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Singapore’s science agency in oil, gas research

Veronica C. Silva | Feb. 13, 2013
A*Star forged a tie-up with a Norwegian company to develop sensor for oil and gas exploration.

Singapore's science research agency announced recently that it has been tapped by a Norwegian petroleum company for help in its deep sea oil and gas exploration.

The Institute of Microelectronics of the Agency for Science, Technology and Research (A*STAR) said it has signed an agreement with Petroleum Geo-Service (PGS), a listed Norwegian company who helps oil companies explore oil and gas reserves.

A*STAR said IME will develop for PGS a high-performance micro-electromechanical systems (MEMS)-based sensor which PGS can integrate into their streamer system to collect seismic data. The data can then help oil and gas companies to locate and estimate the size of offshore oil and gas reserves.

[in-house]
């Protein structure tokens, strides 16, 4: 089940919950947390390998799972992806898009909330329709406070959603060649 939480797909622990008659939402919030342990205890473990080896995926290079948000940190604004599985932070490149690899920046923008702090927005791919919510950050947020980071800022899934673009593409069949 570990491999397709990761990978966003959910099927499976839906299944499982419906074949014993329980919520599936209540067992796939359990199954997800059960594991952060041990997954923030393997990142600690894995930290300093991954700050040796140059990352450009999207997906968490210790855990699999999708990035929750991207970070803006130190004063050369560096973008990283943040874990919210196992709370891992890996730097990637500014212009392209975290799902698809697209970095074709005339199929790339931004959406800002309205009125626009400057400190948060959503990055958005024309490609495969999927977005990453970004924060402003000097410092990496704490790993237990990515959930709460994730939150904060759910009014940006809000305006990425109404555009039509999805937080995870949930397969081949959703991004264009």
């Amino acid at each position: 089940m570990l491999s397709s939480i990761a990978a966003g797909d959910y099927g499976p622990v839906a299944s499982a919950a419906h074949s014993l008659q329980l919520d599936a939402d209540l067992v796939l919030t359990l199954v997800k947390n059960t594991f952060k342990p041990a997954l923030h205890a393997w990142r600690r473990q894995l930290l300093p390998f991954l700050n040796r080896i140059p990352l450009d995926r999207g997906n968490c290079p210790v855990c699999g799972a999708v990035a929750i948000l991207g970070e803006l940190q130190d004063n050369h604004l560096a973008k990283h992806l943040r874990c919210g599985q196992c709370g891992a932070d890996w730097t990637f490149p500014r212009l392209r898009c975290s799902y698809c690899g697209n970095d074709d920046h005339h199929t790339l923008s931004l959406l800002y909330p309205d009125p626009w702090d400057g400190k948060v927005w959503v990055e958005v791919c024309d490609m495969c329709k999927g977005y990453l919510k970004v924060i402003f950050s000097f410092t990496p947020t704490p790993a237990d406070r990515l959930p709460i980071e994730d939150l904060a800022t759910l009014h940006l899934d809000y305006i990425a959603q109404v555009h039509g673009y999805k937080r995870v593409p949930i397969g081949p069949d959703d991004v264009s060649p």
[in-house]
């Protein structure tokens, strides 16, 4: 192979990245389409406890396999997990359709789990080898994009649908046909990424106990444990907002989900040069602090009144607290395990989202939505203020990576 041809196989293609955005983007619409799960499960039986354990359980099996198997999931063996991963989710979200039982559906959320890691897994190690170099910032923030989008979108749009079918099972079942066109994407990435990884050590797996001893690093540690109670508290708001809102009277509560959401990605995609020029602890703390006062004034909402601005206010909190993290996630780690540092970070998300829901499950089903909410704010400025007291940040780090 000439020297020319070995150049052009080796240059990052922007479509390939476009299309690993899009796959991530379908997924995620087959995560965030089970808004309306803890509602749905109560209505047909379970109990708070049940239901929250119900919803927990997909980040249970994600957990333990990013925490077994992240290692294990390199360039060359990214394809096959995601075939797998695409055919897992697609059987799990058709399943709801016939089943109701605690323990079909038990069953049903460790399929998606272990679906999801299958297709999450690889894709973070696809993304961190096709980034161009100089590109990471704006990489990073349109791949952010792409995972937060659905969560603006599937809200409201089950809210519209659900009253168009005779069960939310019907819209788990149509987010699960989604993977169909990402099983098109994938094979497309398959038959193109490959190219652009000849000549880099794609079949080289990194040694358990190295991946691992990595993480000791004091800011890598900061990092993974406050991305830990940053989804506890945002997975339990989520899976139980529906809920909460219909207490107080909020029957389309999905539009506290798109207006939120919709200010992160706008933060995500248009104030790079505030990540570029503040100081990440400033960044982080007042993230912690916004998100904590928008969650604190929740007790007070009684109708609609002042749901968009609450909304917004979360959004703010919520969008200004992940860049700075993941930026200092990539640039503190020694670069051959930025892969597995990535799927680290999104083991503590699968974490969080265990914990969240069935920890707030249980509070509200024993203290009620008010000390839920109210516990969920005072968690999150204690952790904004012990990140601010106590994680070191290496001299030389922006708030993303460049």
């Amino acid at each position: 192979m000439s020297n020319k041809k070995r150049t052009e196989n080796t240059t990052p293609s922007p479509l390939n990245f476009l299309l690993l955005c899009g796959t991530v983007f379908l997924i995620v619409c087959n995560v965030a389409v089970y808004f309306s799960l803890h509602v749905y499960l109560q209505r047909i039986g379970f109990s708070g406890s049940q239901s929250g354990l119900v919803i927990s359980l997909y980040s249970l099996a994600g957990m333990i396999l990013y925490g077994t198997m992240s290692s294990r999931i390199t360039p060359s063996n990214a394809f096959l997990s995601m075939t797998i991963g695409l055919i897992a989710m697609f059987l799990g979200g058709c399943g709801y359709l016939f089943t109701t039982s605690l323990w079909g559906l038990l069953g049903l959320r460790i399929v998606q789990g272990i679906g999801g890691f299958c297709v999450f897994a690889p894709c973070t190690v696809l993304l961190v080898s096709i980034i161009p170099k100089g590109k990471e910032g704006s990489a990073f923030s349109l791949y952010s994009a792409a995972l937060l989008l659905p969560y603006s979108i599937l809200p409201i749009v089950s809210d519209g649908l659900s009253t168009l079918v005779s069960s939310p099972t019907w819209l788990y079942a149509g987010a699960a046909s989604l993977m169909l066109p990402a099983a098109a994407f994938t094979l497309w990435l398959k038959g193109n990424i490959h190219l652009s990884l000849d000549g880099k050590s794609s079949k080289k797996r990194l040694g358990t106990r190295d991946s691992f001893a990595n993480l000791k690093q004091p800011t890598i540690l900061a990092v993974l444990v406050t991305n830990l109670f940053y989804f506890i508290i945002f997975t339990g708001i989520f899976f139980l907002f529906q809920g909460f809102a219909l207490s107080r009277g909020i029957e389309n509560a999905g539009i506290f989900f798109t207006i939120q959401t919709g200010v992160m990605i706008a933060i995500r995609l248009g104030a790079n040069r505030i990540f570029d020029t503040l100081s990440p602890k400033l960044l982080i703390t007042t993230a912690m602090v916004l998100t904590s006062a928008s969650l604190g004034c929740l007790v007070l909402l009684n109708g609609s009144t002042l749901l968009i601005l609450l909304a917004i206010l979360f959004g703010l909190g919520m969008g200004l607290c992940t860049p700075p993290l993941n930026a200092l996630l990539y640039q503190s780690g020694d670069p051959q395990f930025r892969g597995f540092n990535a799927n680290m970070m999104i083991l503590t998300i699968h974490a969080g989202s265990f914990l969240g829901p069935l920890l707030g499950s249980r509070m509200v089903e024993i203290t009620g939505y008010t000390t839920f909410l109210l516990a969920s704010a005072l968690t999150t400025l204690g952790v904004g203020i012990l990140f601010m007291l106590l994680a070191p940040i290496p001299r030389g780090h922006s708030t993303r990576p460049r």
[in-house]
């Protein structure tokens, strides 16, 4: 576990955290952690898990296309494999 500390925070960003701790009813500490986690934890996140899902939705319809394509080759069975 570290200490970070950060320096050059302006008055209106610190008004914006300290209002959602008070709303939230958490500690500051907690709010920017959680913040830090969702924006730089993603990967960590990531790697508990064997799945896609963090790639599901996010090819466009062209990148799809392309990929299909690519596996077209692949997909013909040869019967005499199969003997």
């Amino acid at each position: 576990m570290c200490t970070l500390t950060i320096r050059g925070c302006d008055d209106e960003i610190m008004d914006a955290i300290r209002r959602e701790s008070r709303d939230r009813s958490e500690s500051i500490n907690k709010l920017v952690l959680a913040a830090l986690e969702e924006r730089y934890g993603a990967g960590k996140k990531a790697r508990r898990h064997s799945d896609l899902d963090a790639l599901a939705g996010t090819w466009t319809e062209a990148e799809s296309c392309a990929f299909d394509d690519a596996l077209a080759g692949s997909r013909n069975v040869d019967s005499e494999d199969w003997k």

The research agency said the agreement allows IME to leverage its experience in designing high-performance MEMS sensors MEMS process platform and in-house packaging capability, and PGS's expertise in seismic exploration.

"Collaborating with an industry leader provides an opportunity for us to further our research in sensing technology for oil and gas applications," said Prof. Dim-Lee Kwong, executive director, IME. "IME's integrated capabilities and deep understanding of different sensing technologies in MEMS will enhance our partner's technology development capabilities and shorten the product development time."

IME is a research institute of A*STAR that acts as the bridge between the academe and Singapore's semiconductor industry by forging strategic alliances, conducting research and development and building up intellectual property.

For its part, PGS said this new tie-up with IME will further speed up the development and commercialisation of its products.

Rune Tenghamn, vice president, Innovation and Business Development, Data Processing Technology, PGS, also expressed confidence that this continuous tie-up with IME "will be yet another success."

In 2012, IME and PGS also signed a research agreement where IME developed sensing technology for PGS. 


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